Subsequently, Californios (dissatisfied with inequitable taxes and land laws) and pro-slavery Southerners in the lightly populated "Cow Counties" of Southern California attempted three times in the 1850s to achieve a separate statehood or territorial status separate from Northern California. The last attempt, the Pico Act of 1859, was passed by the California State Legislature and signed by the state governor John B. Weller. It was approved overwhelmingly by nearly 75 percent of voters in the proposed Territory of Colorado. This territory was to include all the counties up to the then much larger Tulare County (that included what is now Kings, most of Kern, and part of Inyo counties) and San Luis Obispo County. The proposal was sent to Washington, D.C. with a strong advocate in Senator Milton Latham. However, the secession crisis following the election of Abraham Lincoln in 1860 and the subsequent American Civil War led to the proposal never coming to a vote.[10][11]

In 1900, the Los Angeles Times defined Southern California as including "the seven counties of Los Angeles, San Bernardino, Orange, Riverside, San Diego, Ventura and Santa Barbara." In 1999, the Times added a newer county, Imperial, to that list.[12](subscription required)

The state is most commonly divided and promoted by its regional tourism groups, consisting of northern, central, and Southern California regions. The two American Automobile Association (AAA) Auto Clubs of the state, the California State Automobile Association, and the Automobile Club of Southern California, choose to simplify matters by dividing the state along the lines where their jurisdictions for membership apply, as either northern or Southern California, in contrast to the three-region point of view. Another influence is the geographical phrase South of the Tehachapis, which would split the Southern region off at the crest of that transverse range, but in that definition, the desert portions of north Los Angeles County and eastern Kern and San Bernardino Counties would be included in the Southern California region due to their remoteness from the central valley and interior desert landscape.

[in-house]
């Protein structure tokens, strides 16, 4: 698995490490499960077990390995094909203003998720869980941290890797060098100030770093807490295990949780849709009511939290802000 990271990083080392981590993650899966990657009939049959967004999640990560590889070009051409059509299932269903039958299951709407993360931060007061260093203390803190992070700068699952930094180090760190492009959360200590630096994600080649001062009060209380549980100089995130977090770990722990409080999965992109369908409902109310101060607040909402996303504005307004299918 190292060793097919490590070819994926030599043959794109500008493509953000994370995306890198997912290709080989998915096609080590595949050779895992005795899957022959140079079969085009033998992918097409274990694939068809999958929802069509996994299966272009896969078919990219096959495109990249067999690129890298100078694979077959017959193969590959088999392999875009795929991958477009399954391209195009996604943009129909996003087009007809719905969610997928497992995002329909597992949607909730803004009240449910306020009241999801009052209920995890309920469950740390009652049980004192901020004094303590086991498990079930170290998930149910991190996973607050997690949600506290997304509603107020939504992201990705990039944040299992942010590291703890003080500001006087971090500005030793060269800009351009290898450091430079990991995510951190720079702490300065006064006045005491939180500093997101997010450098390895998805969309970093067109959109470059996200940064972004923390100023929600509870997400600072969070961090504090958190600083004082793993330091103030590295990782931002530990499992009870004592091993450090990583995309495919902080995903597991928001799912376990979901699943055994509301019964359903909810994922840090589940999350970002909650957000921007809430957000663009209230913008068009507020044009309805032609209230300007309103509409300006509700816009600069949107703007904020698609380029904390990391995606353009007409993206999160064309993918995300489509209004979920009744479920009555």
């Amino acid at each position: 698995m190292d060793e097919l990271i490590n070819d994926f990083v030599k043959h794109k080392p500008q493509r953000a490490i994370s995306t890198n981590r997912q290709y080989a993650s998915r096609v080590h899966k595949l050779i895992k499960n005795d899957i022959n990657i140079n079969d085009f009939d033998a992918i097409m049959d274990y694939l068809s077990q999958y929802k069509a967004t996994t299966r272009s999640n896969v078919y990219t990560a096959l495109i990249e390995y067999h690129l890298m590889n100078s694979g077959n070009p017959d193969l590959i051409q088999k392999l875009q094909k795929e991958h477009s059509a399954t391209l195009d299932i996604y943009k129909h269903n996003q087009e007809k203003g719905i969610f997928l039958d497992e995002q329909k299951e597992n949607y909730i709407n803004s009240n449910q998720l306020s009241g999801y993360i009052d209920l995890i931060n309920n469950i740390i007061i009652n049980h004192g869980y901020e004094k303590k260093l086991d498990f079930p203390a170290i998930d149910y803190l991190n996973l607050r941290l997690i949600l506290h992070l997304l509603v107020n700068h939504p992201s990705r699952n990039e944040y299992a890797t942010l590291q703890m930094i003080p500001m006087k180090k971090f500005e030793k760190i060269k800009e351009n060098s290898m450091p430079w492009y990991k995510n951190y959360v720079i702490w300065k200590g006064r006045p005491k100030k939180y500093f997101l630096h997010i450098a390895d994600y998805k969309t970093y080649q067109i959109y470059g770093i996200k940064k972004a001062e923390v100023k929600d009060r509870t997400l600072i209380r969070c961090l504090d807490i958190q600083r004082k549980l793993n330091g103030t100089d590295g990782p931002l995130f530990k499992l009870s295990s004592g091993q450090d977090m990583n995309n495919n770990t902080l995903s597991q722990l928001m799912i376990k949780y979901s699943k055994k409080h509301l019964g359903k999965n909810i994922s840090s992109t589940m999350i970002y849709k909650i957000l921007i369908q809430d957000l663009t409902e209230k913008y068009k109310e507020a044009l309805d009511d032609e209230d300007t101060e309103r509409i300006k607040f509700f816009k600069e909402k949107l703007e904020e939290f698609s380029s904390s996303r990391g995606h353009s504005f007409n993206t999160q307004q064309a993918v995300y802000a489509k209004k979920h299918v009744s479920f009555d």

Population, Land Area & Population Density (07-01-2008 est.)
County
Ref.
Population
Land
mi²
Land
km²
Pop.
/mi²
Pop.
/km²
Los Angeles County[13] 9,862,049 4,060.87 10,517.61 2,428.56 937.67
San Diego County[14] 3,095,313 4,199.89 10,877.67 714.56 275.89
Orange County[15] 3,010,759 789.40 2,044.54 3,813.98 1,472.59
Riverside County[16] 2,100,516 7,207.37 18,667.00 291.44 112.53
San Bernardino County[17] 2,015,355 20,052.50 51,935.74 100.50 38.80
Kern County[18] 800,458 8,140.96 21,084.99 98.32 37.96
Ventura County[19] 797,740 1,845.30 4,779.31 432.31 166.92
Santa Barbara County[20] 405,396 2,737.01 7,088.82 148.12 57.19
San Luis Obispo County[21] 265,297 3,304.32 8,558.15 80.29 31.00
Imperial County[22] 163,972 4,174.73 10,812.50 39.28 15.17
Southern California 22,422,614 56,512.35 146,366.31 396.77 153.19
California 36,756,666 155,959.34 403,932.84 235.68 91.00

Urban landscape[edit]

Percent of households with incomes above $150k across LA County census tracts.

Southern California consists of a heavily developed urban environment, home to some of the largest urban areas in the state, along with vast areas that have been left undeveloped. It is the third most populated megalopolis in the United States, after the Great Lakes Megalopolis and the Northeastern megalopolis. Much of Southern California is famous for its large, spread-out, suburban communities and use of automobiles and highways. The dominant areas are Los Angeles, Orange County, San Diego, and Riverside-San Bernardino, each of which is the center of its respective metropolitan area, composed of numerous smaller cities and communities. The urban area is also host to an international metropolitan region in the form of San Diego–Tijuana, created by the urban area spilling over into Baja California.